The one I carved turned up under the hedge, perhaps it was trying to make it to the gatepost 🙂

  11. robbiethered says:

    Re: Turnip Lanterns
    Hee hee,

    Yes we always had one when I was a kid.
    By the time I turned ten or so, I was given the uncarved swede myself and left to go at it with whatever I could find best in the drawer. Because it’s hard inside, it’s tricky with an ordinary knife not to cut the outer skin, or indeed yourself. I learned somehow, I think I developed a method, cutting deep cris-crosses and getting the squares out, layer by layer.

    The advantage with these is that they’re usually tough enough to put some string or thick wire in like a handle, and carry, whereas pumpkins from shops are softer. The pumpkins I grew one year were slightly harder than standard shop ones, coz I think I’d followed Peter Seabrook’s instructions to let it weather a bit once cut from the plant, and the weather will harden the hide.

    What was that story on Jackanory way back, about a village in Scotland was it, and the final scene was everybody ended up with glowing Jack o’ Lanterns on their cottage doors?

    The DVD "Pumpkin Moon" is a nice little story for Hallowe’en, too. Hee hee, there’s a special added feature hosted by some crazy puppet, showing you how to make all kinds of Blue Peter style props and figures for Hallowe’en!

  12. Ecardina says:

    Re: Turnip Lanterns

    Me and my family still make em. Very difficult though,  you have to be quite skillful with the knife or you are at threat of getting cut!

  13. Alice Quayle says:

    Re: Turnip Lanterns – the Isle of Man tradition – of Hop-Tu-Naa

    What you are carving there IS a turnip! The southerners call them swedes but until a few years ago they were always called turnips here – ie as a kid we carved turnip lanterns and is the same veg you used. Also sometimes called ‘moots’.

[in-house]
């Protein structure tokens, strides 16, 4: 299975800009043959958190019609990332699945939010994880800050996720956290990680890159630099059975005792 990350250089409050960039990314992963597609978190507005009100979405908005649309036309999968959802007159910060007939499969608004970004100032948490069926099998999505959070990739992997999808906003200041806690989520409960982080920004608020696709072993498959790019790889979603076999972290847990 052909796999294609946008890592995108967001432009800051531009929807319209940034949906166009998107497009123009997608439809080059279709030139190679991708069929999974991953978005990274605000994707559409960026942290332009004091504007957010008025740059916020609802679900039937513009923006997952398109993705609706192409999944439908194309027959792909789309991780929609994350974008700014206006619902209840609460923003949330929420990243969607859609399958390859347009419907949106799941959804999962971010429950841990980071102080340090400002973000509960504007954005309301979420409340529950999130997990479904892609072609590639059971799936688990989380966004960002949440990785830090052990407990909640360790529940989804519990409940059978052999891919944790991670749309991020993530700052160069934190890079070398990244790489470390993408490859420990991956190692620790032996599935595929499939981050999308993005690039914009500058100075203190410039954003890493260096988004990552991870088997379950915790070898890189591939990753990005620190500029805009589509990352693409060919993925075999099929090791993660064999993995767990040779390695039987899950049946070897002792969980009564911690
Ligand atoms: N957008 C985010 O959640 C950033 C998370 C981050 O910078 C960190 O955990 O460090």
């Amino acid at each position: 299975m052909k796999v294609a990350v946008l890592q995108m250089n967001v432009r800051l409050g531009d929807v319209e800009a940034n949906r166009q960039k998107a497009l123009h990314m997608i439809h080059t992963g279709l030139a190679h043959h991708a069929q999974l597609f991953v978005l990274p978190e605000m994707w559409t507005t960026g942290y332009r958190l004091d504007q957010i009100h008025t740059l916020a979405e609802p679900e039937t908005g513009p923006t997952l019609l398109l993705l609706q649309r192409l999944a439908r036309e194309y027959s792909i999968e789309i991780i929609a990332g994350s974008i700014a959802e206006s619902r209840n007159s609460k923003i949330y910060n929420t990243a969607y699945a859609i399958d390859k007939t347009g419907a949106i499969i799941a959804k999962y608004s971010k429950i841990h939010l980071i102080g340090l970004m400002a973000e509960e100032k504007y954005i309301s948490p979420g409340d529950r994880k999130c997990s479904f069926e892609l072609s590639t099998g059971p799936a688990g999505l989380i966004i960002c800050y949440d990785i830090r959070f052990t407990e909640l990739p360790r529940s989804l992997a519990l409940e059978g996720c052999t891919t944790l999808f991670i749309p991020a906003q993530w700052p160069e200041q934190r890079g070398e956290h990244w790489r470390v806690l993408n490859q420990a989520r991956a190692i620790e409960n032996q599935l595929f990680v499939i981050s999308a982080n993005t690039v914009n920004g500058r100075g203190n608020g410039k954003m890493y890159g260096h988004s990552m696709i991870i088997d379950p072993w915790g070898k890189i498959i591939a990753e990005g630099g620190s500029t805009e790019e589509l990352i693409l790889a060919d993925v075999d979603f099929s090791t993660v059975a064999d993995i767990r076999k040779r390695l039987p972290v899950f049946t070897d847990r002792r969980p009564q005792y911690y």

We use them the right way up and use the stem end as a chimney.
    drill two holes quite near the top (above the ‘ears’) to tie string in.
    Then as kids we would put a lit candle in and carry them around the neighbourhood and sing the ‘hop-tu-naa’ song and be given small change donations by the neighbours.

    Hop tu naa is Manx for Halloween, it means the same as hogmanay, means new year, as the 1st november was the start of the celtic new year. Pronounce it ‘hop-chew-nay’
    (nay as rhymes with say)

    Most people I know who grew up here are fond of the smell of roasting turnip mixed with candles burning as they associate it with hop tu naa, sillyness, eating apples strung up hanging from doorways, and free money!

    Drilling out the turnip-
    Nowadays people mostly use an electric drill with appropriate fittings a nice wide bit to drill out the inside, and a smaller one for the chimney, and smaller again for the string holes.

    Manx National Heritage have revived the turnip carving by putting on a production line drilling out the moots at their farm in cregneash ~


    The modern hop-tu-naa song (Douglas version)

    Hop-tu-Naa, Hop-tu-Naa,
    My mother’s gone away
    And she won’t be back until the morning
    Jinnie the Witch flew over the house
    To fetch the stick to lather the mouse
    Hop-tu-Naa, Hop-tu-Naa,
    My mother’s gone away
    And she won’t be back until the morning